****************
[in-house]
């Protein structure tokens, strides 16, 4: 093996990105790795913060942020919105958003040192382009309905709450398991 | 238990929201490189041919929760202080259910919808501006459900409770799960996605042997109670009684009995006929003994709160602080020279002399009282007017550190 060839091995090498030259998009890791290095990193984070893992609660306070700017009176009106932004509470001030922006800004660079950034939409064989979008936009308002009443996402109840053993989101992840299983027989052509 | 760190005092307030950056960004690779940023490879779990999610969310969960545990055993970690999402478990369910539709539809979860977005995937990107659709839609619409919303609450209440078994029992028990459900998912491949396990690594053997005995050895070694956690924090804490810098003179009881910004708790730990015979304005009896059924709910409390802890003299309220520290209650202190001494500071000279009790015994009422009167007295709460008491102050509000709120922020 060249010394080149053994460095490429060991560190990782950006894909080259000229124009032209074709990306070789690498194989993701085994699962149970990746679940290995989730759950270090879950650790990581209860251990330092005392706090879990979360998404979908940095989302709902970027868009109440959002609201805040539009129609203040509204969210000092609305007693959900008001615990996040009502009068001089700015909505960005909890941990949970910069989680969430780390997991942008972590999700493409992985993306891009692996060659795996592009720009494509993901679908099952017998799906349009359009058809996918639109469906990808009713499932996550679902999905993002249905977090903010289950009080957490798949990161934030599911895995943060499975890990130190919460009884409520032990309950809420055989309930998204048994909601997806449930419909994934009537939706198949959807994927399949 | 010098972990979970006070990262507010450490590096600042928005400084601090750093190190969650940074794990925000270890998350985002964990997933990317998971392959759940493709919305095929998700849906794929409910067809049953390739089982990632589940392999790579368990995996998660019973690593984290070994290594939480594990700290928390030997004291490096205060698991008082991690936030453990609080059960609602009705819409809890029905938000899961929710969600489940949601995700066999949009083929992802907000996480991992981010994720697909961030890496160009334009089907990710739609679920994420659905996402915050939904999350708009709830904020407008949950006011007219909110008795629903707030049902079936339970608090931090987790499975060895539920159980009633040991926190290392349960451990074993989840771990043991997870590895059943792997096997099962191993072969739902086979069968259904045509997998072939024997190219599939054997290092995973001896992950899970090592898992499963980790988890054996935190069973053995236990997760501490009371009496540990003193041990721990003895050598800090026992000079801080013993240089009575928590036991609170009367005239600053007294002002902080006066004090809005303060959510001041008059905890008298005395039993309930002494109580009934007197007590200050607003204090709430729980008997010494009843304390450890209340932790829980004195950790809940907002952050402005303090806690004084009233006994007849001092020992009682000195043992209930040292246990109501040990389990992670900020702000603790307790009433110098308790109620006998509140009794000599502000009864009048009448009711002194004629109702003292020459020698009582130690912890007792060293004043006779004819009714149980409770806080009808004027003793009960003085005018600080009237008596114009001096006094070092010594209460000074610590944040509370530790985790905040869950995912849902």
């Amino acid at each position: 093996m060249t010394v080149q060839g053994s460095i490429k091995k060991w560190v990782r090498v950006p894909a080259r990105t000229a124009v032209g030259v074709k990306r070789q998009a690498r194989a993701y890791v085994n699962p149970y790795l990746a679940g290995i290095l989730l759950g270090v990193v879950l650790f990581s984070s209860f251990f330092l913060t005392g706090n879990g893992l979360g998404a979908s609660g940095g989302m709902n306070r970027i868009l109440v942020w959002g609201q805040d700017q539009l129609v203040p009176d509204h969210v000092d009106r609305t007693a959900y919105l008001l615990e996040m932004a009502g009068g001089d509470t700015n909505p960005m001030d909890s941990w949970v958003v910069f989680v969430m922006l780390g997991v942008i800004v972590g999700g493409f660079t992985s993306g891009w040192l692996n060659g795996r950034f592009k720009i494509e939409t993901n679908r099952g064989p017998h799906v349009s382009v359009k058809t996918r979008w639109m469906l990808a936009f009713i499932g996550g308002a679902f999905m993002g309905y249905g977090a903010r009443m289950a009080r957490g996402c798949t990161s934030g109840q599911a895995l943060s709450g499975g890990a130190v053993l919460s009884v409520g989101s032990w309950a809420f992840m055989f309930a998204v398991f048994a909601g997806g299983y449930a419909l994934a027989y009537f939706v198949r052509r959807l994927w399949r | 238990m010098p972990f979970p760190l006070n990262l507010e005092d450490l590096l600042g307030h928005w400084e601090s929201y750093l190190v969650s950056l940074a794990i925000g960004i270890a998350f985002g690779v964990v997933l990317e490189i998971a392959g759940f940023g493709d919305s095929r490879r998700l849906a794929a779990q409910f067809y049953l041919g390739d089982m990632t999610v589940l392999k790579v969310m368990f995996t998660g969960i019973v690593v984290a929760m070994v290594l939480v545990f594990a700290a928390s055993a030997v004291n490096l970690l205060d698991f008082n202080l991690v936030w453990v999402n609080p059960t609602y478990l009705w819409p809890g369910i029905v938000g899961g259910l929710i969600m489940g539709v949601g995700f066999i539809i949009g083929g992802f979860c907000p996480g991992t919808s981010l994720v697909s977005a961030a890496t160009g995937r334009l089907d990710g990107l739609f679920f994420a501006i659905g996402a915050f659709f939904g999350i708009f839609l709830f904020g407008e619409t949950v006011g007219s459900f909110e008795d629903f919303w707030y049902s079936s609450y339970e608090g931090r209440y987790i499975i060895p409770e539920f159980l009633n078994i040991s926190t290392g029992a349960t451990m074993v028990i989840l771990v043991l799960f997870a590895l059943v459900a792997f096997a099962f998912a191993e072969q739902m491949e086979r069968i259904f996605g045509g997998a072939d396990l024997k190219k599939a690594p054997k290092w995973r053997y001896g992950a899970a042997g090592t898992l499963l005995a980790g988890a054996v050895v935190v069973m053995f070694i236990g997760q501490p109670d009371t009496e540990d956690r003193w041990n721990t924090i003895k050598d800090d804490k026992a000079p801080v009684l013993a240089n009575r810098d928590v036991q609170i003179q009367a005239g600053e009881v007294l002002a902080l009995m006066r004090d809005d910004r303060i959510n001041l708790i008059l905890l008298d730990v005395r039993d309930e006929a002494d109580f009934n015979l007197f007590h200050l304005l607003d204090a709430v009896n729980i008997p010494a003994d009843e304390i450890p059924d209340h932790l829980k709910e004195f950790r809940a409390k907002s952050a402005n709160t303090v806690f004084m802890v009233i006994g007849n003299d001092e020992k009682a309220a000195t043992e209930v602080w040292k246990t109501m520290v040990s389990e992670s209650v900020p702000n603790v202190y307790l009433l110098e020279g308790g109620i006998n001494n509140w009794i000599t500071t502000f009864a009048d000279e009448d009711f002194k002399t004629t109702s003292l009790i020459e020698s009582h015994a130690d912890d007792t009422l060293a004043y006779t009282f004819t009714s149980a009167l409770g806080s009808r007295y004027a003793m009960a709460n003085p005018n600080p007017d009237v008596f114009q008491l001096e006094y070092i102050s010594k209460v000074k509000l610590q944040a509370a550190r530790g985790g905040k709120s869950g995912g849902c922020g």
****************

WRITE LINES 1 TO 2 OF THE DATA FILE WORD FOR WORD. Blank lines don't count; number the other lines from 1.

[in-house]
């Protein structure tokens, strides 16, 4: 093996990105790795913060942020919105958003040192382009309905709450398991 | 238990929201490189041919929760202080259910919808501006459900409770799960996605042997109670009684009995006929003994709160602080020279002399009282007017550190 060839091995090498030259998009890791290095990193984070893992609660306070700017009176009106932004509470001030922006800004660079950034939409064989979008936009308002009443996402109840053993989101992840299983027989052509 | 760190005092307030950056960004690779940023490879779990999610969310969960545990055993970690999402478990369910539709539809979860977005995937990107659709839609619409919303609450209440078994029992028990459900998912491949396990690594053997005995050895070694956690924090804490810098003179009881910004708790730990015979304005009896059924709910409390802890003299309220520290209650202190001494500071000279009790015994009422009167007295709460008491102050509000709120922020 060249010394080149053994460095490429060991560190990782950006894909080259000229124009032209074709990306070789690498194989993701085994699962149970990746679940290995989730759950270090879950650790990581209860251990330092005392706090879990979360998404979908940095989302709902970027868009109440959002609201805040539009129609203040509204969210000092609305007693959900008001615990996040009502009068001089700015909505960005909890941990949970910069989680969430780390997991942008972590999700493409992985993306891009692996060659795996592009720009494509993901679908099952017998799906349009359009058809996918639109469906990808009713499932996550679902999905993002249905977090903010289950009080957490798949990161934030599911895995943060499975890990130190919460009884409520032990309950809420055989309930998204048994909601997806449930419909994934009537939706198949959807994927399949 | 010098972990979970006070990262507010450490590096600042928005400084601090750093190190969650940074794990925000270890998350985002964990997933990317998971392959759940493709919305095929998700849906794929409910067809049953390739089982990632589940392999790579368990995996998660019973690593984290070994290594939480594990700290928390030997004291490096205060698991008082991690936030453990609080059960609602009705819409809890029905938000899961929710969600489940949601995700066999949009083929992802907000996480991992981010994720697909961030890496160009334009089907990710739609679920994420659905996402915050939904999350708009709830904020407008949950006011007219909110008795629903707030049902079936339970608090931090987790499975060895539920159980009633040991926190290392349960451990074993989840771990043991997870590895059943792997096997099962191993072969739902086979069968259904045509997998072939024997190219599939054997290092995973001896992950899970090592898992499963980790988890054996935190069973053995236990997760501490009371009496540990003193041990721990003895050598800090026992000079801080013993240089009575928590036991609170009367005239600053007294002002902080006066004090809005303060959510001041008059905890008298005395039993309930002494109580009934007197007590200050607003204090709430729980008997010494009843304390450890209340932790829980004195950790809940907002952050402005303090806690004084009233006994007849001092020992009682000195043992209930040292246990109501040990389990992670900020702000603790307790009433110098308790109620006998509140009794000599502000009864009048009448009711002194004629109702003292020459020698009582130690912890007792060293004043006779004819009714149980409770806080009808004027003793009960003085005018600080009237008596114009001096006094070092010594209460000074610590944040509370530790985790905040869950995912849902």